Soybean (Glycine max) response to rhizobia inoculation and soil nitrogen

Catherine Mathenge1, 2, Moses Thuita2, Joseph P Gweyi-Onyango1 and Cargele Masso2*

1Department of Agricultural Science and Technology, Kenyatta University, P.O BOX 43844-00100, Nairobi, Kenya
2International Institute of Tropical Agriculture, c/o ICIPE, P.O. Box 30772-00100, Nairobi, Kenya
*corresponding author:


Inoculation of soybean is an efficient way of increasing effective rhizobia population in the rhizosphere of the crop, but their performance is limited by soil nitrogen (N). The objective of the study was to determine the critical level of N below and above which, response to inoculation is hindered. Two greenhouse trials were set up and a field trial. The first greenhouse trial included unamended sixty soils (i.e. N: 0.03-0.21 %; organic carbon ≤ 2.10%), with and without inoculation. The 2nd trial consisted of two soils selected based on the results of the first trial (i.e. 0.06% and 0.08% N) and amended with five rates of vermicompost (phymyx) to various N levels (i.e. N: 0.06/0.08-0.21%), with and without inoculation. The results of the 2nd greenhouse trial are being validated in field conditions using similar treatments. For the sixty soils, the correlation between soil N and the growth parameters was low because of variability in other soil properties (r: 0.29-0.55); however, shoot biomass was higher in soils with high N. In the two amended soils, the highest shoot dry weight and nodules fresh weight were recorded at soil N level of 0.17%, beyond which nodulation was suppressed and shoot dry weight reduced. There was a significant interaction effect of soil and inoculation for N uptake (p<0.001) as result of the differences in soil properties, while the starter N from vermicompost did not hinder the performance of the rhizobia inoculant.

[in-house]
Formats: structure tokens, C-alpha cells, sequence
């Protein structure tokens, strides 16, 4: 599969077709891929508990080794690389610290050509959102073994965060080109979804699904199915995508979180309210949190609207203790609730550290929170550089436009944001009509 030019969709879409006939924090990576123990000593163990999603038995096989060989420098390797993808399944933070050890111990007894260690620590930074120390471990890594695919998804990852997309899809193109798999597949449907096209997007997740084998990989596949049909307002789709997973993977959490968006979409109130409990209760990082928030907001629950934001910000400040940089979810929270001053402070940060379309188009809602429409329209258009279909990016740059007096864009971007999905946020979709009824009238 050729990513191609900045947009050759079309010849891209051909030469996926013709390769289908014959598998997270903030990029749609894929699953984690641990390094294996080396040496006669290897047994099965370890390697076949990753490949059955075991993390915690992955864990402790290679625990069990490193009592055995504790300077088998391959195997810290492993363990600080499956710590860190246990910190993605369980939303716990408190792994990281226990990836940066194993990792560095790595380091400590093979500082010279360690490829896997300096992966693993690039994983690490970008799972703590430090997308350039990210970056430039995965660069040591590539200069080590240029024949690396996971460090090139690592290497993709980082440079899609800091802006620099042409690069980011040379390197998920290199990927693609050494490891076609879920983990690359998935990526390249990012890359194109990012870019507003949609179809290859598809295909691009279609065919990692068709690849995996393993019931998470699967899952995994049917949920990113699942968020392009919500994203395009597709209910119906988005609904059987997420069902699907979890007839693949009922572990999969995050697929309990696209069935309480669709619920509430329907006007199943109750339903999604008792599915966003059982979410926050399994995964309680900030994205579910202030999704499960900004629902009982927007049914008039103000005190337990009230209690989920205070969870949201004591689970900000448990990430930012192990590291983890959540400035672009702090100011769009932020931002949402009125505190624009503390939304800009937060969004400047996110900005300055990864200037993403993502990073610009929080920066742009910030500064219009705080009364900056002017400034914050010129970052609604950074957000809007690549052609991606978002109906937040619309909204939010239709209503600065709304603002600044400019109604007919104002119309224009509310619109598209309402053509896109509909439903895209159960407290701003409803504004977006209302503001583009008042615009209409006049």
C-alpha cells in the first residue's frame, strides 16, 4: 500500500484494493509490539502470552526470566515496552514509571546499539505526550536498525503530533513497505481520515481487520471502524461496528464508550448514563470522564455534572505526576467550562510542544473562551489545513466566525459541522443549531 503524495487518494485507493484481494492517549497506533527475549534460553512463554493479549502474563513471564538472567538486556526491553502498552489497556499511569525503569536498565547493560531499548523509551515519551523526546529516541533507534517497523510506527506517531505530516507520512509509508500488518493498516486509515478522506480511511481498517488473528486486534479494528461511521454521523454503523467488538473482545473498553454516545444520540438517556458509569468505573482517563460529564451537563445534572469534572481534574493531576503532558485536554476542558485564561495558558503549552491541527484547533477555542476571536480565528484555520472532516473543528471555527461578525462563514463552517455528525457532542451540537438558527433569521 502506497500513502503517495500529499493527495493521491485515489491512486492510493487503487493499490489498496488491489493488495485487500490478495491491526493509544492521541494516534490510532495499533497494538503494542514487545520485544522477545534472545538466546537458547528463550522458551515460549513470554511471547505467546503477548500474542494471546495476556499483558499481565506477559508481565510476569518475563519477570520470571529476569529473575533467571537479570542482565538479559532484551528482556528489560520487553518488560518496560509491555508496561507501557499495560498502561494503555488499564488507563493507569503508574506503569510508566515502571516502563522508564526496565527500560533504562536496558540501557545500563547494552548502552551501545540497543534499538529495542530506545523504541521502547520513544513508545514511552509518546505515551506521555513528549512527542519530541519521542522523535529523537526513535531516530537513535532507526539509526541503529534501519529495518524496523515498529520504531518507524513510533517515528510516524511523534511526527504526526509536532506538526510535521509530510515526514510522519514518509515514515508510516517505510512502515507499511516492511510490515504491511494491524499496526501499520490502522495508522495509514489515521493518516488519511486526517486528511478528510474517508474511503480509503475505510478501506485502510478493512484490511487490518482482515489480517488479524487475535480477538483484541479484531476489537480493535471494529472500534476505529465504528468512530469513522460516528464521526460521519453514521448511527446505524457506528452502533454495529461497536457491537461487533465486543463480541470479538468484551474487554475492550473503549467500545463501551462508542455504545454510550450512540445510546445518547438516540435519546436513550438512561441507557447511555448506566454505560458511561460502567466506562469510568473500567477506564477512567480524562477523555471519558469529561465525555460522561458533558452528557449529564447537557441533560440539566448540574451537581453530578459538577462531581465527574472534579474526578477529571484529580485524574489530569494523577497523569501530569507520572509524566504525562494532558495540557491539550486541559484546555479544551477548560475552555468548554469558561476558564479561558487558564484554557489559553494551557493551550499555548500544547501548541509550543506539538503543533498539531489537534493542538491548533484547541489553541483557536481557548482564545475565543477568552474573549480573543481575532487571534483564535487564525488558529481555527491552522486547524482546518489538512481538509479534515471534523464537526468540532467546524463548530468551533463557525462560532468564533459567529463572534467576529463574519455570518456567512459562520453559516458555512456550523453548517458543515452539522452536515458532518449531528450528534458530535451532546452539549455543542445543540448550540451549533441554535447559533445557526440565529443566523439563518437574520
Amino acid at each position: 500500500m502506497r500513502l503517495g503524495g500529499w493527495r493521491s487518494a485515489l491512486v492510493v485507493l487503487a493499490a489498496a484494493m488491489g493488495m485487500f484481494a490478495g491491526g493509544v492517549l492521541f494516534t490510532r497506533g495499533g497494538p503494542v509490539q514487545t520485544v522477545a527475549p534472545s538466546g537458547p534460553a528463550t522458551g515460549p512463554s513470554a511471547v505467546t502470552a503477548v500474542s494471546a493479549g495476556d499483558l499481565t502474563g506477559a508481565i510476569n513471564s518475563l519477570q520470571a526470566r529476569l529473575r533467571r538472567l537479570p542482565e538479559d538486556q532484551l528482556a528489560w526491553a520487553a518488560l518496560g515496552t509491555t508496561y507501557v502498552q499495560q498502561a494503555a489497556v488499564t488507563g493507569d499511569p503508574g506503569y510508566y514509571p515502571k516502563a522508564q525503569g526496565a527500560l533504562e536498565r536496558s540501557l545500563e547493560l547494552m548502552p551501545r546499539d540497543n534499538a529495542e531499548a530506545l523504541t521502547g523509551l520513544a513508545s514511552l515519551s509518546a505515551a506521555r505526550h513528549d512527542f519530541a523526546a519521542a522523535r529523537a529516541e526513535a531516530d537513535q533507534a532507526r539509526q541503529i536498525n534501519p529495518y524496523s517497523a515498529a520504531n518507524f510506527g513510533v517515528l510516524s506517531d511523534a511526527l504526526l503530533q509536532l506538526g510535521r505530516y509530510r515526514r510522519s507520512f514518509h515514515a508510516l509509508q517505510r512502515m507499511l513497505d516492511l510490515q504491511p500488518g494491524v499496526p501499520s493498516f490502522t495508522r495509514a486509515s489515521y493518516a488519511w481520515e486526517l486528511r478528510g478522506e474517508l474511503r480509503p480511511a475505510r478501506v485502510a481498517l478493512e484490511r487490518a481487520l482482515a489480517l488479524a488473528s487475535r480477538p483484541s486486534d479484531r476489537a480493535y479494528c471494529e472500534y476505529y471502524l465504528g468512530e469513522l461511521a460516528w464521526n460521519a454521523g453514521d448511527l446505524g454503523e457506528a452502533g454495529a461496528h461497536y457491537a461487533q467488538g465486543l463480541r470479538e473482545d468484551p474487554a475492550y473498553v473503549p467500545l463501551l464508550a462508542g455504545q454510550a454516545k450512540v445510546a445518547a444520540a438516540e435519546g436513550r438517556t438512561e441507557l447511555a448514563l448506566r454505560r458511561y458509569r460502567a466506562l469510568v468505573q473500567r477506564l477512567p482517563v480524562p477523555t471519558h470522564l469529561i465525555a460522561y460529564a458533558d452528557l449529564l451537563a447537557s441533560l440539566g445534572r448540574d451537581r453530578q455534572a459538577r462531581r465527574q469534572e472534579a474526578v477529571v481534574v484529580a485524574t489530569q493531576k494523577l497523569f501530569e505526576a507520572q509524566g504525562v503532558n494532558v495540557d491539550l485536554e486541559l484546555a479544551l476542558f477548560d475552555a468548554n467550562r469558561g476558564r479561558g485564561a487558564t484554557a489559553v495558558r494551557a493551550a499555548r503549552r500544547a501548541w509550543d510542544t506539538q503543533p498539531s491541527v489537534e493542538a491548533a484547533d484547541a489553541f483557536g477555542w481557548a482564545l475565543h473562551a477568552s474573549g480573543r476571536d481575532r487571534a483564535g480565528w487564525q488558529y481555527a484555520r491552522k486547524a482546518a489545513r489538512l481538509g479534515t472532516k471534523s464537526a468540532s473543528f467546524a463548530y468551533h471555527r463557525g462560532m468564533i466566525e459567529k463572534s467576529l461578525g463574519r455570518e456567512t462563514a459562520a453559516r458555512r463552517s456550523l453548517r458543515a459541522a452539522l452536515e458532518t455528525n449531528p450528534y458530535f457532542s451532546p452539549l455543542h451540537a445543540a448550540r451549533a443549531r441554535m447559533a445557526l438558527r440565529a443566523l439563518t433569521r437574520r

Monitoring the N release from organic amendments using proximal sensing

Daniele De Rosa1, David W. Rowlings1, Johannes Biala1, Clemens Scheer1, Bruno Basso2, Massimiliano De Antoni Migliorati1, Peter Grace1

1Institute for Future Environments, Queensland University of Technology, Brisbane, QLD 4000, Australia

2Department of Geological Sciences and W.K. Kellogg Biological Station, Michigan State University, East Lansing, MI 48823, USA


The use of proximal sensed vegetation indices can reduce the uncertainty linked to the N supplied by organic amendments in a horticultural field by detecting in-season crop N status. This research assessed the applicability of the three vegetation indices (VI) of NDVI, NDRE and CCCI to evaluate the in-season long term optimized strategy of applying organic amendments to a horticultural crop (lettuce) over two seasons. A conventional urea application rate (CONV) was compared with raw (Ma) feedlot manure and Ma combined with standard (Ma+CONV) and optimized urea rate (Ma+Op). NDRE most accurately predicted crop N status at the late stage of lettuce development with an R2 of 0.67 (RMSE 0.61), compared to 0.60 (RMSE 0.67) and 0.62 (RMSE 0.66) for NDVI and CCCI respectively. The in-season acquisition of crop reflectance proved to be a valid technique to determine the efficiency of an optimized combination between organic amendments and N-fertilizer.

Synthesized measurements of reactive nitrogen fluxes onto a forest using gradient and relaxed eddy accumulation method

Kazuhide Matsuda1, Takaaki Honjo1, Mao Xu1, Taiichi Sakamoto1